2. Push down until you hear a click. This will engage
the locking mechanism and prevent your display
panel from opening unexpectedly.
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Getting Started
Starting Your
LifeBook Notebook
POWER ON
Power/Suspend/Resume Button
The Power/Suspend/Resume button is used to turn on
your LifeBook notebook from its off state. Once you
have connected your AC adapter or charged the internal
Lithium ion battery, you can power on your LifeBook
notebook.
When you turn on your LifeBook
notebook be sure you have a power
source. This means that at least one
battery is installed and charged, or that the
AC or Auto/Airline adapter is connected
and has power.
To turn on your LifeBook notebook from its off state,
press the Power/Suspend/Resume button, located above
the keyboard to the right. When you are done working
you can either leave your notebook in Standby mode,
(See Standby Mode on page 32 for more information), or
you can turn it off (See Powering Off on page 33 for more
information)
Do not carry your LifeBook notebook
around with the power on or subject it to
shocks or vibration, as you risk damaging
your notebook.
When you power on your LifeBook, it will perform a
Power On Self Test (POST) to check the internal parts
and configuration for correct functionality. If a fault is
found, your LifeBook notebook will emit an audio
warning and/or an error message will be displayed. (See
Power On Self Test Messages on page 59 for more information) Depending on the nature of the problem, you may
be able to continue by starting the operating system or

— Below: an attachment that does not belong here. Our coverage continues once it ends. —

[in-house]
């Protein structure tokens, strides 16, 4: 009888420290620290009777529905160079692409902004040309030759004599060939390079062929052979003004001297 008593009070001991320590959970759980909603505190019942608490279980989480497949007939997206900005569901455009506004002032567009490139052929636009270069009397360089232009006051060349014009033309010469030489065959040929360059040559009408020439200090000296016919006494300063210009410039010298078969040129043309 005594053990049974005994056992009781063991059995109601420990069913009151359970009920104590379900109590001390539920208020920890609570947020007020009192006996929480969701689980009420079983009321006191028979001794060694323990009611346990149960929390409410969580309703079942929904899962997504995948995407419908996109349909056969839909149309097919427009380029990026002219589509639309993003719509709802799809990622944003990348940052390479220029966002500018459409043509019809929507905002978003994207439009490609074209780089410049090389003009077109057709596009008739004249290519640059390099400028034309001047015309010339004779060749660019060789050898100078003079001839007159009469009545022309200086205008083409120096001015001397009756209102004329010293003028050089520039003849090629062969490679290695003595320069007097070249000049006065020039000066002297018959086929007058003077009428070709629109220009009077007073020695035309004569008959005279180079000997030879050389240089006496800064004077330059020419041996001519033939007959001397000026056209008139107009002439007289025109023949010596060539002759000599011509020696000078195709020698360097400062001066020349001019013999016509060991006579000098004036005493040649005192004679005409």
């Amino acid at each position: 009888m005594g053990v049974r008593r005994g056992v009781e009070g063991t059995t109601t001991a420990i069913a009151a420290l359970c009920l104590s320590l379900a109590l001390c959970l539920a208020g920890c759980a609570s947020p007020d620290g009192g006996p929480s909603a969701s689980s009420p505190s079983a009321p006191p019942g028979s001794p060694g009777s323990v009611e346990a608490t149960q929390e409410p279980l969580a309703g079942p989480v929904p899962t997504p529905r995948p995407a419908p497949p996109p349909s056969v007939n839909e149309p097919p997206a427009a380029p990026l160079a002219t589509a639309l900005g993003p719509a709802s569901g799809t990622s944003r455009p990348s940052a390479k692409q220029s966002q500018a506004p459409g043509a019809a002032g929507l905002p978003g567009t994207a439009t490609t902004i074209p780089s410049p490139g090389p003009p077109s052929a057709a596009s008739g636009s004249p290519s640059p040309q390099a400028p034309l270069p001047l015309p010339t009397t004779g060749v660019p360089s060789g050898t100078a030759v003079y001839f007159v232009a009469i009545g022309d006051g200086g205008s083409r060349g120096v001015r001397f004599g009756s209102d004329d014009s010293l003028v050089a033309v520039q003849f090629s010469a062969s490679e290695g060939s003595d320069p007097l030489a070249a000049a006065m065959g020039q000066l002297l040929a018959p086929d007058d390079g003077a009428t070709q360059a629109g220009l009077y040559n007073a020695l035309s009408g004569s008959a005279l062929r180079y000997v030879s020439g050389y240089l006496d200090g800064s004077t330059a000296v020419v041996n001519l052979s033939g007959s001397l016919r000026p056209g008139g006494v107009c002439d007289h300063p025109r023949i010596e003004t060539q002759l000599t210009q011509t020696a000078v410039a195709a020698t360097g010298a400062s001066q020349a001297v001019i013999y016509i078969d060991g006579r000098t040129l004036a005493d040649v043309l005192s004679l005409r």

by entering the BIOS setup utility and revising the
settings.
After satisfactory completion of the POST, your notebook will load your operating system.
BOOT SEQUENCE
The procedure for starting-up your notebook is termed
the Bootup sequence and involves your notebook’s
BIOS. When your LifeBook notebook is first turned on,
the main system memory is empty, and it needs to find
instructions to start up your notebook. This information
is in the BIOS program. Each time you power up or
restart your notebook, it goes through a boot sequence
which displays a Fujitsu logo until your operating system
is loaded. During booting, your notebook is performing
a standard boot sequence including a Power On Self Test
(POST). When the boot sequence is completed without
a failure and without a request for the BIOS Setup
Utility, the system displays the operating system’s
opening screen.
The boot sequence is executed when:
■
You turn on the power to your LifeBook notebook.
■
You restart your notebook from the Windows Shut
Down dialog box.
■
The software initiates a system restart.
Example: When you install a new application.
HARD DISK DRIVE PASSWORDS
To provide additional security for your data, you can
assign passwords to your hard disk drive(s). This feature
is managed in the system BIOS Setup Utility. See BIOS
Setup Utility below for information about accessing the
utility.
Remember your passwords. If you set and
forget your User and Master hard disk
passwords, Fujitsu Computer Systems
Corporation will not be able to reset it. You
may lose data and have to replace your
system board or hard disk drive.
BIOS SETUP UTILITY
The BIOS Setup Utility is a program that sets up the
operating environment for your LifeBook notebook.
Your BIOS is set at the factory for normal operating
conditions, therefore there is no need to set or change
the BIOS’ environment to operate your notebook.
The BIOS Setup Utility configures:
Never turn off your LifeBook notebook
during the Power On Self Test (POST) or it
will cause an error message to be displayed
when you turn your LifeBook notebook on
the next time. (See Power On Self Test
Messages on page 59 for more
information)
■
■
Device control feature parameters, such as changing
I/O addresses and boot devices.
System Data Security feature parameters, such as
passwords.
Entering the BIOS Setup Utility
To enter the BIOS Setup Utility do the following (or use
the TrustedCore Menu, as detailed in the next section):